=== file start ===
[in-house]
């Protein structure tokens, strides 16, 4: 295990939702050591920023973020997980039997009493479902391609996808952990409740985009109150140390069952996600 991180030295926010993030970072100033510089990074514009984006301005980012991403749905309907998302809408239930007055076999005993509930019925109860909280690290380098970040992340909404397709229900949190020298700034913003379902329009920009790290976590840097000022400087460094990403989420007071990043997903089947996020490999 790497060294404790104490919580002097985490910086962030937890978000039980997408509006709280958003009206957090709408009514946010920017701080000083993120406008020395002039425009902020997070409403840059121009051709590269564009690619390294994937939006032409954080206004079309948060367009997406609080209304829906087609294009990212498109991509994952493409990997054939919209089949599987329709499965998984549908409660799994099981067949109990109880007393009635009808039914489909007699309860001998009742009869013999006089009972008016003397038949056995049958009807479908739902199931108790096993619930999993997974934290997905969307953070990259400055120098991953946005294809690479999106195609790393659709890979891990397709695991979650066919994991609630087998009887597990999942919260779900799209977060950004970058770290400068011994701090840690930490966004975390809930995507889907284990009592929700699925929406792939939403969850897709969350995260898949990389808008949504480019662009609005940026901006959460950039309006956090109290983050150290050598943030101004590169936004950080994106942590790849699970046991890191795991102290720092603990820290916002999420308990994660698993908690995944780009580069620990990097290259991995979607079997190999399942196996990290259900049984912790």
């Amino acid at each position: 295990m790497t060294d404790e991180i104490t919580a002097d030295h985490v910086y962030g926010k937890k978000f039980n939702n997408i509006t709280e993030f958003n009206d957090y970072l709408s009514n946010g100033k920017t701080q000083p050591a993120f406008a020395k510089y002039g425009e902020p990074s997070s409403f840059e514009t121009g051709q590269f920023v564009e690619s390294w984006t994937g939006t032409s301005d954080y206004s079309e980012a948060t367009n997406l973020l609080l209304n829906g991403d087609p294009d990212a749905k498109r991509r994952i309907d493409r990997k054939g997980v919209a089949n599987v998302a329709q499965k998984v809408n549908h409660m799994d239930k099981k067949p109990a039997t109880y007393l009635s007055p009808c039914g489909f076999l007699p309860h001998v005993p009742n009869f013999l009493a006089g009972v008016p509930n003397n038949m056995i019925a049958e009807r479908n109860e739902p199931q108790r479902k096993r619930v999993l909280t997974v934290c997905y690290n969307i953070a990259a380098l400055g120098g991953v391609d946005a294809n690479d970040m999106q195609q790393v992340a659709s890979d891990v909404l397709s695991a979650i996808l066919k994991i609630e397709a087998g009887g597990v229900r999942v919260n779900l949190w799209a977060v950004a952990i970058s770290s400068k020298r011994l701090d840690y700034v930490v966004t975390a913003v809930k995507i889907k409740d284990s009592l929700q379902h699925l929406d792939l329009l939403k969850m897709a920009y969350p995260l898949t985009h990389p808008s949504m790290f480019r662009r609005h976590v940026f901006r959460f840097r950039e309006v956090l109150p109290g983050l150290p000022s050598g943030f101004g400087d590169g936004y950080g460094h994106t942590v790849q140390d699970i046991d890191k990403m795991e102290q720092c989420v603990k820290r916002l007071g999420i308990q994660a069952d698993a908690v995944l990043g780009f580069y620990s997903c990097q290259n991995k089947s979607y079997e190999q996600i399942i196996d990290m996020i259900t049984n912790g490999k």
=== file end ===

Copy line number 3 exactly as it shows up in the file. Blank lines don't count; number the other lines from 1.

């Amino acid at each position: 295990m790497t060294d404790e991180i104490t919580a002097d030295h985490v910086y962030g926010k937890k978000f039980n939702n997408i509006t709280e993030f958003n009206d957090y970072l709408s009514n946010g100033k920017t701080q000083p050591a993120f406008a020395k510089y002039g425009e902020p990074s997070s409403f840059e514009t121009g051709q590269f920023v564009e690619s390294w984006t994937g939006t032409s301005d954080y206004s079309e980012a948060t367009n997406l973020l609080l209304n829906g991403d087609p294009d990212a749905k498109r991509r994952i309907d493409r990997k054939g997980v919209a089949n599987v998302a329709q499965k998984v809408n549908h409660m799994d239930k099981k067949p109990a039997t109880y007393l009635s007055p009808c039914g489909f076999l007699p309860h001998v005993p009742n009869f013999l009493a006089g009972v008016p509930n003397n038949m056995i019925a049958e009807r479908n109860e739902p199931q108790r479902k096993r619930v999993l909280t997974v934290c997905y690290n969307i953070a990259a380098l400055g120098g991953v391609d946005a294809n690479d970040m999106q195609q790393v992340a659709s890979d891990v909404l397709s695991a979650i996808l066919k994991i609630e397709a087998g009887g597990v229900r999942v919260n779900l949190w799209a977060v950004a952990i970058s770290s400068k020298r011994l701090d840690y700034v930490v966004t975390a913003v809930k995507i889907k409740d284990s009592l929700q379902h699925l929406d792939l329009l939403k969850m897709a920009y969350p995260l898949t985009h990389p808008s949504m790290f480019r662009r609005h976590v940026f901006r959460f840097r950039e309006v956090l109150p109290g983050l150290p000022s050598g943030f101004g400087d590169g936004y950080g460094h994106t942590v790849q140390d699970i046991d890191k990403m795991e102290q720092c989420v603990k820290r916002l007071g999420i308990q994660a069952d698993a908690v995944l990043g780009f580069y620990s997903c990097q290259n991995k089947s979607y079997e190999q996600i399942i196996d990290m996020i259900t049984n912790g490999k």